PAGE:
Britain puts left Foot forward
The place: Ebbw Vale, a steelmaking town in the depressed South Wales valleys. The year: 1975, when the Labour Cabinet gritted its teeth and voted to shut down the town's uneconomical steelworks. The man sent to explain the decision: Michael Foot, then employment secretary in the Wilson government and popular left-wing member of Parliament for the town, now the new leader of Britain's Labour Party.Skip to next paragraph
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The valley, understandably, was seething with resentment. It was the very sort of anger which, during unnumbered nationwide rallies and marches since World War II, had found a willing mouthpiece in Mr. Foot's vibrant socialist rhetoric. From the "Keep Left" movement of the 1940s, through the battles against Hugh Gaitskell's centrist leadership in the 1950s, and on into the Campaign for Nuclear Disarmament in the 1960s, the radical left had warmed itself at the brazier of Mr. Foot's oratory.
This time, however, he found himself on the other end of the government's megaphone. He was the spokesman for the establishment, for once facing a crowd further left than he was.
"What we've got to do . . ." he shouted, then paused.
". . . is get rid of you!" barked back a heckler.
It was a needling thrust, the kind politicians on the right face regularly from unruly opponents. Prime Minister Margaret Thatcher would have ignored it. Denis Healey, the center-right shadow finance minister beaten by Mr. Foot in the Nov. 10 election, might have lashed out in kind.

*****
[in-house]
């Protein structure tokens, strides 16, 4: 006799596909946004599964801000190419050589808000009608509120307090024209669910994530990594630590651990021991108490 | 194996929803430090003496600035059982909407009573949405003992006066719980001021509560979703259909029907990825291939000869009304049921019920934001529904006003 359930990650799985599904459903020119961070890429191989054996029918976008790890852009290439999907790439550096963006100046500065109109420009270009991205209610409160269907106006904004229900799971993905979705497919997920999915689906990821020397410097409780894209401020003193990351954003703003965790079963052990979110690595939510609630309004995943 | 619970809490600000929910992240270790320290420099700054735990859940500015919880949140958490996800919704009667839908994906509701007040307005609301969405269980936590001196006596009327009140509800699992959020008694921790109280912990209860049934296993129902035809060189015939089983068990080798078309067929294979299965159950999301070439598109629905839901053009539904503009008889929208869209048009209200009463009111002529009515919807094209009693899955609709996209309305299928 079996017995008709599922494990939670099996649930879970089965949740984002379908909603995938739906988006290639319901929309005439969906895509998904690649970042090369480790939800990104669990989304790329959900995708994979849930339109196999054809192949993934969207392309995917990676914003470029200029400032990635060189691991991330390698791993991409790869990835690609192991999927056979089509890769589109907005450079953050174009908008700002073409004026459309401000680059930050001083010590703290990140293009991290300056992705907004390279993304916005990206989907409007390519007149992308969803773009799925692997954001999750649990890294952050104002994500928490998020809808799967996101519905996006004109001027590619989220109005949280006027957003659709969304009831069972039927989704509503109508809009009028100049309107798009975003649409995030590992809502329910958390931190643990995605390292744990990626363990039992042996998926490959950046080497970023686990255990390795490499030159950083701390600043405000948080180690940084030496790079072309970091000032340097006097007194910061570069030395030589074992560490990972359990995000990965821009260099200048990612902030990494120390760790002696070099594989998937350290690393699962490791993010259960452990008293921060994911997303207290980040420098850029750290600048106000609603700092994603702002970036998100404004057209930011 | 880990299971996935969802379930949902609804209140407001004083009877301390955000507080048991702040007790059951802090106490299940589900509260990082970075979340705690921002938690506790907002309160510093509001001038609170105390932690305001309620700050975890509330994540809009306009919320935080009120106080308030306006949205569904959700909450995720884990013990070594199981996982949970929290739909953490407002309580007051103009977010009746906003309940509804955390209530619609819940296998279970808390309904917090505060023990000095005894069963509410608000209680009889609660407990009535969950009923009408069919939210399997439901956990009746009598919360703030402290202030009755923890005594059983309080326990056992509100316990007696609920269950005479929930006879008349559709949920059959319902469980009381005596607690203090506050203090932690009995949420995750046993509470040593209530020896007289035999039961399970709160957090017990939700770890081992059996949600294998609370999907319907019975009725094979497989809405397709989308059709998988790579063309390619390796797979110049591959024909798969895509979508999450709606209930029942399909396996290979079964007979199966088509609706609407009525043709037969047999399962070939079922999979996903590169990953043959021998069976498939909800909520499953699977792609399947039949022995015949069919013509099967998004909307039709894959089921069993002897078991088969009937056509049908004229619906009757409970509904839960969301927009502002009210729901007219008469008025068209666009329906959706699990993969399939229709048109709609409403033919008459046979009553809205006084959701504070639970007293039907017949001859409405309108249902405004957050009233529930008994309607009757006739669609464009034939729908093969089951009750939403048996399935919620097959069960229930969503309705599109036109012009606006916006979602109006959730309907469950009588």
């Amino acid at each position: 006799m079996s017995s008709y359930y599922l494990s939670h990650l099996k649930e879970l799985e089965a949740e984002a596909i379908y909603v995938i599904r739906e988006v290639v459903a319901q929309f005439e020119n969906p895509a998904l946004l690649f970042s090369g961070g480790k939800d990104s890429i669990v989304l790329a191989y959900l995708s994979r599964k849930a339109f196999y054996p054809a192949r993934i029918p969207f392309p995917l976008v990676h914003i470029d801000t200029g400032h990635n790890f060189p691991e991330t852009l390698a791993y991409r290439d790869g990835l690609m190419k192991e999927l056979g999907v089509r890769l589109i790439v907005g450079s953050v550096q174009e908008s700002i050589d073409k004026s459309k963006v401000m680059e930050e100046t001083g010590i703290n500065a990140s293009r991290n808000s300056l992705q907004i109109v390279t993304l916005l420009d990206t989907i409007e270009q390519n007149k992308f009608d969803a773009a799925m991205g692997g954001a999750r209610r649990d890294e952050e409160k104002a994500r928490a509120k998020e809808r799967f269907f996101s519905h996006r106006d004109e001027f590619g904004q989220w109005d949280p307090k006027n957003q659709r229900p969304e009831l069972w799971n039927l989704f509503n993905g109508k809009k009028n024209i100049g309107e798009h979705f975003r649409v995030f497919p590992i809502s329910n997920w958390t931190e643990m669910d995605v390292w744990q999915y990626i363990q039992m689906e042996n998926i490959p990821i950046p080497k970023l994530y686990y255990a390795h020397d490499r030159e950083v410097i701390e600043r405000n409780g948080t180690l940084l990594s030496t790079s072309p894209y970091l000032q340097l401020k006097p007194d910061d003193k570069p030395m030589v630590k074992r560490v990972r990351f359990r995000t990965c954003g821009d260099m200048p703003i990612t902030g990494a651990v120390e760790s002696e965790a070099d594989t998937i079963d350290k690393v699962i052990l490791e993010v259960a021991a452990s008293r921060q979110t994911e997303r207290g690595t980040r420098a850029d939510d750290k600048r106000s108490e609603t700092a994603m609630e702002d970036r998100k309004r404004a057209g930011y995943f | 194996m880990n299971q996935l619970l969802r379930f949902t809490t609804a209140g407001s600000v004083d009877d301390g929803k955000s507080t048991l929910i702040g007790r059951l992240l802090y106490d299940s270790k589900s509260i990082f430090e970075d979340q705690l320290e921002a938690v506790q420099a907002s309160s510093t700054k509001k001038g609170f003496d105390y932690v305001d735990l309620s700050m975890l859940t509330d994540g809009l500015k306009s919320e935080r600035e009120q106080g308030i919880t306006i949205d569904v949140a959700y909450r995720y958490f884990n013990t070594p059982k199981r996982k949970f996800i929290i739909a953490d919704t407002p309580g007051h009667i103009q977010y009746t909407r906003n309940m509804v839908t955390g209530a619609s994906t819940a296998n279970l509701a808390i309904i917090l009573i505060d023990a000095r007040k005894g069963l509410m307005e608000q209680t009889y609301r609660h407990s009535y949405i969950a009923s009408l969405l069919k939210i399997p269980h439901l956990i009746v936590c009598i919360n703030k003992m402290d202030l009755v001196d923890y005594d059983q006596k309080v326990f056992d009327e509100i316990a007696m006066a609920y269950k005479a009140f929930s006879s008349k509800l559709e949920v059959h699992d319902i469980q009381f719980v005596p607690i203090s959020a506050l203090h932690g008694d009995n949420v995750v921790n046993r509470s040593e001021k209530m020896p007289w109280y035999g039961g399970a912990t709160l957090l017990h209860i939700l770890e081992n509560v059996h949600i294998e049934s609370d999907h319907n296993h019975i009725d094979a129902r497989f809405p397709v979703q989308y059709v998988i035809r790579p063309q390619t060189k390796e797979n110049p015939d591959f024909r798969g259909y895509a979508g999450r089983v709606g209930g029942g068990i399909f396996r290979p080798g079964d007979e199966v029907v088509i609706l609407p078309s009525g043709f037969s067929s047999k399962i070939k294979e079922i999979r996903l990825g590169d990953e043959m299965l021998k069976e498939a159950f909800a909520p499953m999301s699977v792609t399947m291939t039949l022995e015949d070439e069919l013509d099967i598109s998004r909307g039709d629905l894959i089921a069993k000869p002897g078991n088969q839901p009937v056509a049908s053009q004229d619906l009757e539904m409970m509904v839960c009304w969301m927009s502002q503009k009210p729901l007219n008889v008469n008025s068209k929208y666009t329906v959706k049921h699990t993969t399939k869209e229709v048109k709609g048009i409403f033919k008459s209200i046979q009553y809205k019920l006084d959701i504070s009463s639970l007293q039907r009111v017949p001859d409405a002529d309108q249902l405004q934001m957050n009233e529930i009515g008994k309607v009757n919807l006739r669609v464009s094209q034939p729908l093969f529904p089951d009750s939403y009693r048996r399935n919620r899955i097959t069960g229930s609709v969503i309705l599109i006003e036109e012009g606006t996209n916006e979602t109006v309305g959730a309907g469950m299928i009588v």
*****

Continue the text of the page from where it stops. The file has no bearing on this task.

But Michael Foot, for a moment, was jarred. As a sensitive listener to the plight of the underdog he could not ignore that voice from the crowd. A loyal minister, however, he could not afford to hear it.
Like so many of literature's romantic heroes, he was caught between his own longing for idealism and his party's need for pragmatic action. As he hung in a balance, the jeering crowd slipped out of his control.
The incident, briefly replayed on BBC television recently, points up the central dilemma facing the new leader: how, after a lifetime of radicalism, to assume the mantle of responsibility -- how to climb inside the old tin can of the Labour Party and press out the dents made in part by his own earlier rock-throwing.
Within minutes of his victory as party leader -- the cliffhanger vote by the 268 Labour MPs was Foot, 139, Healey, 129 -- that dilemma raised itself. After the result was announced to a stunned Parliamentary Labour Party inside Committee Room 14 at Westminster, the new leader was asked by journalists how, given his beliefs, he could play the conciliator.
Could he bind up the bruised and fractured party, appeasing an increasingly volatile right while remaining true to his long-held beliefs in unilateral disarmament, withdrawal from the European Community, and widespread nationalization of industry and banks?
"I intend to combine protection of my principles with effective action," he said.
Then, with an orator's innate love of parallelism, he added, "It is no good having the principles if you do not try to make them effective in action. It is no good having effective action if you do not try to maintain the principles."
How well will he be able to square that circle?
The answers vary. To some, he is a charming, gentle, slightly shy humanitarian, surrounding himself with books, walking his dog on Hampstead Heath , writing a massive and well-received biography of his mentor (the hard-left Welshman Aneurin Bevan, whose parliamentary seat in Ebbw Vale he assumed), and always pouring forth floods of brilliant oratory.